Now for the major downside of the team…. the offense. Lately, when the Cubs have been bad (2005 and 2006, most of last year) the story was always the same. The Cubs would pitch pretty well and score no runs. My fellow Cubs fan, The Bringer of Pain, coined a term for a particularly frustrating part of the Cubs offense. He calls it “getting Cub’ed”. This is when the Cubs have more hits that the other team in a given game, yet still get outscored and lose. When the Cubs have been bad in the past few years, this happens A LOT. I feel like we will have another one of those seasons. Kosuke Fukodome will start hot like he always does, then melt by the time summer rolls around, Alfonso Soriano will continue to look like Sammy Sosa Jr by getting hot for 1 week a month but then swinging wildly at horrible breaking balls in the dirt for 3 weeks and the decomposition of Aramis Ramirez will most likely continue. New acquisition Carlos Pena appears to be a classic Cub through and through. he hits home runs, but also has a batting average in the low .200’s. He’ll fit in perfectly. The only highlight I can see is phenom Starlin Castro.

Going hand in hand with our decrepit offense are two other fun things to watch for. First, we will go for a week scoring 1 or 2 runs a game and looking pathetic. Then, when you least expect it, we will have an outburst of 10 runs. One effect of this is that when you look at the stat sheet, the Cubs’ offense looks deceivingly average instead of scraping the bottom of the barrel. The second thing to watch for is the stories and quotes in the newspaper during this “Good offense, bad offense” routine. During the week, there will be a lot of sturm and drang about how “All we need to do is get the bats going, and we’ll be fine” or ” The offense is about to start clicking” and my personal favorites “Sometimes, you have to tip your cap to [fill in name of the other team’s pitcher]” (even though it is some scrub from the minors making his first ever start, they talk about him like he is Cy Young or something) and “There is plenty of season left. We are going to get hot.”

Then during the one game of the homestand when we explode for like 10 runs, there will be much rejoicing about how “That was the spark our team needed” and “The offense is now on track”, only to be followed by being shut out in 5 out of our next 6 games.

Sports Illustrated picked the Cubs to finish at 81-81, which to be honest, sounds about right to me. When you look at this team on paper, they seem like they should be much worse than that, so finishing at .500 would be a nice job by Quade and company. At some point in late July/early August, the team will heat up and get within a game or two of first place and get everyone excited, but then they will fall back to reality. Can I see us actually playing above our heads the entire season and winning the division? Yes, the Central is definitely ripe for the taking. However, can I see either Aramis or Alfonso (or possibly both) turning into Bernie Lomax and Big Z going crazy and burning down the ivy on the outfield while the team goes out in a giant blaze of glory, dead last in the Central, losing 100+ games? Most definitely. That’s why right at .500 seems like a safe bet to me. Unfortunately, I don’t see any upside for a couple of years as we still have some big contracts (Soriano, Zambrano, Ramirez, Fukudome) that only just start coming off the books with Fukudome at the end of this year.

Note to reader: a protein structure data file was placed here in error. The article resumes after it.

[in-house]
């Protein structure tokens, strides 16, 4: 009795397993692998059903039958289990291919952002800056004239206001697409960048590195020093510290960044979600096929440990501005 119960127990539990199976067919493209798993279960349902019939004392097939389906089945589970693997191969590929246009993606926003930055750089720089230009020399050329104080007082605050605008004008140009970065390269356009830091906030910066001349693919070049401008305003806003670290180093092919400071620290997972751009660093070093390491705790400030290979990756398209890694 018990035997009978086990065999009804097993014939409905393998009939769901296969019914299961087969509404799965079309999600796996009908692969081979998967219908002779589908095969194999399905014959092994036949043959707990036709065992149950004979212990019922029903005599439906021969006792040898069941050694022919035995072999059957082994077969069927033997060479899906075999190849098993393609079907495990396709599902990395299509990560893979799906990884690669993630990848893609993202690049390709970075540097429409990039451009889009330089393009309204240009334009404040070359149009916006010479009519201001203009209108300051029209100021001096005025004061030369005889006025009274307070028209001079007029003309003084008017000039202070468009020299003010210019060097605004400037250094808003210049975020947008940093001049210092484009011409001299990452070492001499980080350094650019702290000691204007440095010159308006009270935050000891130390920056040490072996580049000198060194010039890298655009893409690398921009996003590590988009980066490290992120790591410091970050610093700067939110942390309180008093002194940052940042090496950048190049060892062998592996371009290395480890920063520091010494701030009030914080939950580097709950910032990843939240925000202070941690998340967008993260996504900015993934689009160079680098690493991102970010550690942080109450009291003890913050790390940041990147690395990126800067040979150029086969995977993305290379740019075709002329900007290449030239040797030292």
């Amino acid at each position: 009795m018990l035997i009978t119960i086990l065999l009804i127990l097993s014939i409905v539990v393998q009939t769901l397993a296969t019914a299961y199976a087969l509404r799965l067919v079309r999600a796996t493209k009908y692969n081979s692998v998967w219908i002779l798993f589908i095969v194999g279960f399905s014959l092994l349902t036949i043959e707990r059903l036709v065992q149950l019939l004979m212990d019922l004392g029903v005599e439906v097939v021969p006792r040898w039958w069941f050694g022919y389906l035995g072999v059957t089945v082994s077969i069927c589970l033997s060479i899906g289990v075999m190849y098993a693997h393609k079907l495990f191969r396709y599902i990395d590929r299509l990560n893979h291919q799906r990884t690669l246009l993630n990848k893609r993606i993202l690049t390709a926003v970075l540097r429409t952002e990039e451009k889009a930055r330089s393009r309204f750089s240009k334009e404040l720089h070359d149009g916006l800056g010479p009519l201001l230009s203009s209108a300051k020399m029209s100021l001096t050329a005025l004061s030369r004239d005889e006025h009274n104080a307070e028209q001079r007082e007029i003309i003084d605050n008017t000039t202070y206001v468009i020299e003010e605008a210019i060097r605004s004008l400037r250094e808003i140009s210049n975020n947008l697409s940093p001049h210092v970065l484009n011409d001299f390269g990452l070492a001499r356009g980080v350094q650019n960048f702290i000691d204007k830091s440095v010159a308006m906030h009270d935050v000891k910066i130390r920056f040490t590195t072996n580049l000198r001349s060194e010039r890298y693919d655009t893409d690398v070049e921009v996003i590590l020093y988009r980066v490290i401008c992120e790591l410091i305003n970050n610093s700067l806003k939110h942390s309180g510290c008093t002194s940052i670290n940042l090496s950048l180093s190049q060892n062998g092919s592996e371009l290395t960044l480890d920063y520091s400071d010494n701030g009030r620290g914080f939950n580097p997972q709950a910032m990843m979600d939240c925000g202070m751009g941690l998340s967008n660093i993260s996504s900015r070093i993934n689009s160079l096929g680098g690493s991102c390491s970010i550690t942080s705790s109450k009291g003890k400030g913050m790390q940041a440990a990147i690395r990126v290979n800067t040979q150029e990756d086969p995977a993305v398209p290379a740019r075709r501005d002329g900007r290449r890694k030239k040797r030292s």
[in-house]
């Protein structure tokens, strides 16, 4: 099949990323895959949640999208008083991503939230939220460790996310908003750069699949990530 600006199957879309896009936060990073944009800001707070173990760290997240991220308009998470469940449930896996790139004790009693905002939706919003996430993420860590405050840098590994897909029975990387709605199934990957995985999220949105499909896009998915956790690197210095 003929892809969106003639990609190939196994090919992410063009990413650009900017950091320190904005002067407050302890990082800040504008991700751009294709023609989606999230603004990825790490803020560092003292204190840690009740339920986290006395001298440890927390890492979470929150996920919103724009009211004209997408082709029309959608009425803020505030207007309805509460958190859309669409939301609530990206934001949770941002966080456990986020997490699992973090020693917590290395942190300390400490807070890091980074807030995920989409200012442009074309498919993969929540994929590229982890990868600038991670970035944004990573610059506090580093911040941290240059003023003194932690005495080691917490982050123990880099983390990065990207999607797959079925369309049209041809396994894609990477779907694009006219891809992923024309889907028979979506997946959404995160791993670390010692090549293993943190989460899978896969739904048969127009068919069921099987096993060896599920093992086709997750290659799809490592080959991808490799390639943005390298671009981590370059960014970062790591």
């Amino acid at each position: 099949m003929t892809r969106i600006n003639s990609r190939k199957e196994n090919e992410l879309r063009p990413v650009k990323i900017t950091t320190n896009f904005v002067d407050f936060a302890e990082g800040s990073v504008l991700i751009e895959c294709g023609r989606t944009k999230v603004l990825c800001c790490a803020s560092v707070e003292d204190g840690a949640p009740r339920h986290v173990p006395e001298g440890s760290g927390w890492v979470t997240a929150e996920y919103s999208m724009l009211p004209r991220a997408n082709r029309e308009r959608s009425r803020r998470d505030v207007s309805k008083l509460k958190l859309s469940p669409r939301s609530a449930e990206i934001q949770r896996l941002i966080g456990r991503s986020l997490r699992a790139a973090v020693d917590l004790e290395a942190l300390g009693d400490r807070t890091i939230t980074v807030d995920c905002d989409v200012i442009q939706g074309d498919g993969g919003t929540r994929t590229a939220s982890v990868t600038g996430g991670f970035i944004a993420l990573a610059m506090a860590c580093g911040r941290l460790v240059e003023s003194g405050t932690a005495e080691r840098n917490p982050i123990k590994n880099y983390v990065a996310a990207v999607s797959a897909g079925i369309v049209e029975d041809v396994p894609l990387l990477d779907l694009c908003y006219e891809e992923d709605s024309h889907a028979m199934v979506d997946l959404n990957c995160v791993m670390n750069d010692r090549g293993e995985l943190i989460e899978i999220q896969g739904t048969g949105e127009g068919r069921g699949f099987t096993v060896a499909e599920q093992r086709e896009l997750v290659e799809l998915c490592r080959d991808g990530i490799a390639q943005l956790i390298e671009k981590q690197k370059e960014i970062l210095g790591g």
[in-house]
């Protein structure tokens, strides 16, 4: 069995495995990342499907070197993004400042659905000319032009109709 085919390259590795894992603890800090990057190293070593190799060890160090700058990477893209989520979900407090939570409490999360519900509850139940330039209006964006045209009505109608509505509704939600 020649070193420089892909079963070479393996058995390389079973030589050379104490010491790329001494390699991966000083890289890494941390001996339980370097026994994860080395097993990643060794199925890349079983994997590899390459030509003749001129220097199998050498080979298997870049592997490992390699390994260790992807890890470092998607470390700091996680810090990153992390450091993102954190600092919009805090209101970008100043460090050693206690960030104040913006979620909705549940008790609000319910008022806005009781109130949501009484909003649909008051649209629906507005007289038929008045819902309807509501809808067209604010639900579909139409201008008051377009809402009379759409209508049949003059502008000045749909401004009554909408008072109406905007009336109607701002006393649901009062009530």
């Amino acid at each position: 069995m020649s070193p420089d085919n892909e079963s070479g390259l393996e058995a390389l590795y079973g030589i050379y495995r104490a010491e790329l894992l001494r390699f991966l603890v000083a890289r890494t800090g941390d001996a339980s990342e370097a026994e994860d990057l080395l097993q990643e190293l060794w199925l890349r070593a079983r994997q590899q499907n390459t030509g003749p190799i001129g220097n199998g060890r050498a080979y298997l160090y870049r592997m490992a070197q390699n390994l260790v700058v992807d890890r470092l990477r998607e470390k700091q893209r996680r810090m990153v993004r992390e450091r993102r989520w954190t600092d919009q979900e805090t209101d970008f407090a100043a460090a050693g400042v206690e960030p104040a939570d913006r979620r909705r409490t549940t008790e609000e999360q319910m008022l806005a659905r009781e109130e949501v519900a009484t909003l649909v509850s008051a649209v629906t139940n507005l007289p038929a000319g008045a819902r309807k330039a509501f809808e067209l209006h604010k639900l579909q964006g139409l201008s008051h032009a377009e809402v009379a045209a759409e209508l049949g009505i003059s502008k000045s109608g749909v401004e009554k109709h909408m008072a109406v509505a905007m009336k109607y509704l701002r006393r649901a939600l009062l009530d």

So with that, the pain and depression sets in again. I drag Hannah down with me again for yet another heartbreaking and championship-less season and I start to indoctrinate Amelia into the joyless pain and abuse that is being a Cub fan. But it will all be worth it, when the Cubs finally win the Series. Right? Seriously, this WILL all be worth it, at the end? Hopefully? Oh forget it, just call CPS on me now and put me and my unsuspecting children out of our misery. Please?!


About ironsalsa

I'm just a man who likes to hear himself talk, yet pretends he can't stand himself.